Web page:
RePowerEU: Biofuels play a strategic role in boosting Europe’s energy independence

DISCLAIMER: All opinions in this column reflect the views of the author(s), not of EURACTIV Media network.

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Russia’s war on Ukraine has dramatically highlighted the urgency of reducing the EU’s dependence on fossil fuels and supporting its energy and food independence. This effort will require mobilising an array of domestic resources. Fortunately, as Simona Vackeová and Xavier Noyon write, the EU has a homegrown solution that is already displacing fossil fuel in transport and other uses: sustainable biofuels from crops, wastes and residues.

Simona Vackeová is Secretary General ad interim of ePURE, the European renewable ethanol association; Xavier Noyon is Secretary General of EBB, the European Biodiesel Board.

The European Commission’s RePowerEU proposal to boost EU energy security is an important step to reducing dependence on imported crude oil and ensuring stable domestic production of fuel and food, while continuing the drive to carbon-neutrality and a circular economy. The proposal focuses mainly on gas and electricity production, but the need to displace liquid fossil fuels should not be overlooked.

As a proven, domestically sourced technology for reducing emissions from road transport – and as the leading source of renewable energy in transport – biofuels have a valuable strategic role to play in this effort.

Even as Europeans show solidarity with the people of Ukraine, more than ever they see the importance of reducing EU reliance on imported energy. EU policymakers considering ways to address these challenges should be aware of the strategic contribution that domestically produced biofuels can make.

That’s why it is so important for the EU to fully realise its goals of achieving energy and food independence by mobilising its entire bioenergy sector – making full use of domestic biorefineries that produce fuel, food, feed and other valuable co-products.

European renewable ethanol and biodiesel are proven to significantly reduce greenhouse-gas emissions from the petrol, diesel and hybrid cars, vans, trucks and buses that continue to predominate on Europe’s roads. They deliver results now, without requiring new infrastructure investments.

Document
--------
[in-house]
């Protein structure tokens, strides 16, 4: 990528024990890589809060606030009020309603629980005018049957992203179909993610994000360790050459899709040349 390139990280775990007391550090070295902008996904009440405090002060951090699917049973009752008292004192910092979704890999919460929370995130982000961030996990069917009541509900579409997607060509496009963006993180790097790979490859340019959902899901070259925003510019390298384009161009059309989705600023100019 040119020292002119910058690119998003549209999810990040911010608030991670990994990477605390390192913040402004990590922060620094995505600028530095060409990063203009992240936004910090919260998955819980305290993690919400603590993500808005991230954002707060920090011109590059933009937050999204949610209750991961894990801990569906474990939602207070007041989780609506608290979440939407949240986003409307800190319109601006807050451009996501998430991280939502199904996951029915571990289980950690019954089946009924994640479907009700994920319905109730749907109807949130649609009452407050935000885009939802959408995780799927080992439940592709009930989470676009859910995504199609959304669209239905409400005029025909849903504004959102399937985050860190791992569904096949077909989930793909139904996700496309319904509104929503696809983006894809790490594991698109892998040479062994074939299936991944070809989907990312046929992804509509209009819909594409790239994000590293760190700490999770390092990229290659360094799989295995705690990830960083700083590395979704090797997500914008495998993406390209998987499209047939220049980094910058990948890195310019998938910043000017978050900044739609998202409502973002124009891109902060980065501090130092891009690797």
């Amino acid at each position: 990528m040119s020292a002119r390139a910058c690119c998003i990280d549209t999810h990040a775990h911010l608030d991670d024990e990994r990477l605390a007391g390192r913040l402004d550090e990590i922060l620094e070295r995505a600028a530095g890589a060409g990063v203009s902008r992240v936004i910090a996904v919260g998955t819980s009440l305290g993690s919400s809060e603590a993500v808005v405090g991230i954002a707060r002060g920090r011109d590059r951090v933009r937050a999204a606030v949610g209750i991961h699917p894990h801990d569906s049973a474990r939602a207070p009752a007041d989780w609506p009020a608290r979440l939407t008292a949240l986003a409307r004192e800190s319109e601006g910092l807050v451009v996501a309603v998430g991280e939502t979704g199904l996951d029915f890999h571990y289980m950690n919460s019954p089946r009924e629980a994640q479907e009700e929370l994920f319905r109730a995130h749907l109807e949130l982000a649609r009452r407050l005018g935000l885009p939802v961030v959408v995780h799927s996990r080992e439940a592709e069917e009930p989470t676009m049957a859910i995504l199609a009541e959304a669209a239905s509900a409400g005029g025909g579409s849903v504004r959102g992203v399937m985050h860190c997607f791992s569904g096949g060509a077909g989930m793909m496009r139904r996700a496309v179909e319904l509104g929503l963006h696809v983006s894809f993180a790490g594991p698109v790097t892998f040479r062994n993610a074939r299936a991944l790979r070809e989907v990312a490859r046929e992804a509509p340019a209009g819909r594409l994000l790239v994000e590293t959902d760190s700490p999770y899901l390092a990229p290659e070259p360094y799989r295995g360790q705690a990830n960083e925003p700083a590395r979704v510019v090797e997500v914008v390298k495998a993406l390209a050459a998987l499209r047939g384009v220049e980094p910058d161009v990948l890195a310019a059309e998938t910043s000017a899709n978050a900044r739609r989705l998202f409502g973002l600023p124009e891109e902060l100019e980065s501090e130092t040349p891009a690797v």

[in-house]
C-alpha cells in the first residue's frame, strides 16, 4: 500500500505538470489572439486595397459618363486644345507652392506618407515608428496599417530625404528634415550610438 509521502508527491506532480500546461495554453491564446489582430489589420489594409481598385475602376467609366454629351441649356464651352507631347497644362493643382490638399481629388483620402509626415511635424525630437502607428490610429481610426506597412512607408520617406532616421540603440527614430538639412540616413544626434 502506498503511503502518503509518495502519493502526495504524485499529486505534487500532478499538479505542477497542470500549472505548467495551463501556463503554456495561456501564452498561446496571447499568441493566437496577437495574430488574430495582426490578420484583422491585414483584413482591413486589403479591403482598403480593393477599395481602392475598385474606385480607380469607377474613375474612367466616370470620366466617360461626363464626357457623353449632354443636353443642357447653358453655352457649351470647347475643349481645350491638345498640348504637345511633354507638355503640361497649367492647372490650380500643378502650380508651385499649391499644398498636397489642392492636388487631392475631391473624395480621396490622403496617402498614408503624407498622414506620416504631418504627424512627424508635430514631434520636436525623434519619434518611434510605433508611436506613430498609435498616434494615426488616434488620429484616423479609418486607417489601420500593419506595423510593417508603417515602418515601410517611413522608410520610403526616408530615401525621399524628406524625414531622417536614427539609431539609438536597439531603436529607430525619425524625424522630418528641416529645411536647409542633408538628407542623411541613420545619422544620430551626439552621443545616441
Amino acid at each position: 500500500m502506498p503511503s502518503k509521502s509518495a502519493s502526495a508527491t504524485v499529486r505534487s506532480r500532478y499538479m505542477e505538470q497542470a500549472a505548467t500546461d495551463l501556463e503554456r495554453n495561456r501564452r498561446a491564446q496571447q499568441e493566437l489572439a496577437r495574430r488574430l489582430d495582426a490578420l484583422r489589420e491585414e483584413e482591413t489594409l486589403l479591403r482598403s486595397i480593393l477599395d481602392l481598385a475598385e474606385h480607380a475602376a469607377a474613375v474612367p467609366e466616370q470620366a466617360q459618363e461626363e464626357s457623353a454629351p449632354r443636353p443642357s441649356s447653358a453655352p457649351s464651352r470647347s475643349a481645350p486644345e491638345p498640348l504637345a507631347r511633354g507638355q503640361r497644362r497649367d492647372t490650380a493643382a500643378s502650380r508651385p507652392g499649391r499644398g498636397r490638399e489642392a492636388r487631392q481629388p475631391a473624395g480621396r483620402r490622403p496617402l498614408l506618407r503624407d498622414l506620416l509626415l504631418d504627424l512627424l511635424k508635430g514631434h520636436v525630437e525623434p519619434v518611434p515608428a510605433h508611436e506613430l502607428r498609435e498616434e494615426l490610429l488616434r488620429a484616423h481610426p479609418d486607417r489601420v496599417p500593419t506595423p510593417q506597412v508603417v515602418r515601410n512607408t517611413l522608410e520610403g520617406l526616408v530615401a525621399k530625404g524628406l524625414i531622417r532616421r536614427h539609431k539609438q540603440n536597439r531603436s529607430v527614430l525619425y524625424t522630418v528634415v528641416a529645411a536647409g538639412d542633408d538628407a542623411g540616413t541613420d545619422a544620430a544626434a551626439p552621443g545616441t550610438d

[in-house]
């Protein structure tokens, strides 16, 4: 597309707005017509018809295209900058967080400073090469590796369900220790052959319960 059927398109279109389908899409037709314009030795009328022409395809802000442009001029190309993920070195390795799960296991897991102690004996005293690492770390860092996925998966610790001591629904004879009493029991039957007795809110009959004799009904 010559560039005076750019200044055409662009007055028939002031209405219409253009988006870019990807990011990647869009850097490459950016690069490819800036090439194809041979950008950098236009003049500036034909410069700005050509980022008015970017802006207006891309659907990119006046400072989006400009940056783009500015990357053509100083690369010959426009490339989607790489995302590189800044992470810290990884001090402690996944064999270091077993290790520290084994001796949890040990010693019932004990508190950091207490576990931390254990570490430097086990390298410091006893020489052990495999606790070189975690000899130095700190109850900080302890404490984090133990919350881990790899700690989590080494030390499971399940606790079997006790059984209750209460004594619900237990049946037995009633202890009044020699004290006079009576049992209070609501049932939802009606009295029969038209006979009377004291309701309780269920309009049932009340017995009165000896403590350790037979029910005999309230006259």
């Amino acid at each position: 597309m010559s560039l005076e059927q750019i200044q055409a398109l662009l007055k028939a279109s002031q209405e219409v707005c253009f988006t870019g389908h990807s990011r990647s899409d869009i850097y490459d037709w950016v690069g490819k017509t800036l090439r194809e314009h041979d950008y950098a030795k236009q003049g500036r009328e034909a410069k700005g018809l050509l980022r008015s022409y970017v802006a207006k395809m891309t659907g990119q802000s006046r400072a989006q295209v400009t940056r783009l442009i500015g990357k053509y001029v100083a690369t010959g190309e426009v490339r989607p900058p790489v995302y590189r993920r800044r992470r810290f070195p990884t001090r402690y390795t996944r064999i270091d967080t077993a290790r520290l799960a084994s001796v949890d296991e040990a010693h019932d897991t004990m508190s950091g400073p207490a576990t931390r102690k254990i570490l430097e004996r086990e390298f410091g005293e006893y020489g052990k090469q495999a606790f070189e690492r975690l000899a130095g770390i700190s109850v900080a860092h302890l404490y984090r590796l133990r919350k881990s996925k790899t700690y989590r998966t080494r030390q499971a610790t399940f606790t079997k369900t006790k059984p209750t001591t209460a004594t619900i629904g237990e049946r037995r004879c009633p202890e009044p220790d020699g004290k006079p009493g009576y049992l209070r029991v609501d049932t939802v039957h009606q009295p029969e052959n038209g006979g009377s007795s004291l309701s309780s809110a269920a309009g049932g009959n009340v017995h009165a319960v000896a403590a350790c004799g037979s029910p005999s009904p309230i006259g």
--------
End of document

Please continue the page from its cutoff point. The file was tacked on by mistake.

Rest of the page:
Biofuels production in European biorefineries also contributes to EU food security by creating important protein by-products that offset the need to import such commodities, as well as other co-products that replace fossil chemicals in various applications ranging from cosmetics and hand sanitisers to solvents and coatings.

The equation is simple: without biofuels in the transport mix, Europe would be even more reliant on imported fossil fuels and more exposed to global market fluctuations. As the most recent Eurostat EC SHARES report illustrated, all biofuels together account for over 90% of renewables in transport. Restricting the contribution of such biofuels to climate targets only opens the door for even more reliance on fossil fuel.

A sustainable solution

The questions about the sustainability of crop-based biofuels and their impact on agriculture and the environment have been answered repeatedly; we know which biofuels are good and which are bad. To be used in transport, EU biofuels must meet stringent sustainability criteria. There is simply no reason to restrict their ability to contribute to the drive for carbon-neutrality and energy independence.

In its Renewable Energy Progress reports, the European Commission regularly assesses the sustainability of biofuel production and use in the EU, including on such criteria as feedstock type, land use, impact on food prices and greenhouse gas reduction. As it does every year, the report debunks a lot of the old “food vs. fuel” myths.

Its most recent assessment finds, no correlation between food prices and biofuel demand in the EU in recent years. The Commission also said that most Member States report limited cultivation of feedstock used in biofuel production compared to total agricultural activities and therefore consider that associated environmental impacts are low.

As the EU aims to increase its energy independence and steps up its ambitions to fight climate change, it should not overlook the full potential of domestically produced biofuels. Importantly, the EU should also resist efforts to compromise the existing policy framework and targets regulating biofuels at EU level, which could undermine Green Deal ambitions, jeopardize the internal market and hamper efforts to ensure Europe’s energy independence.

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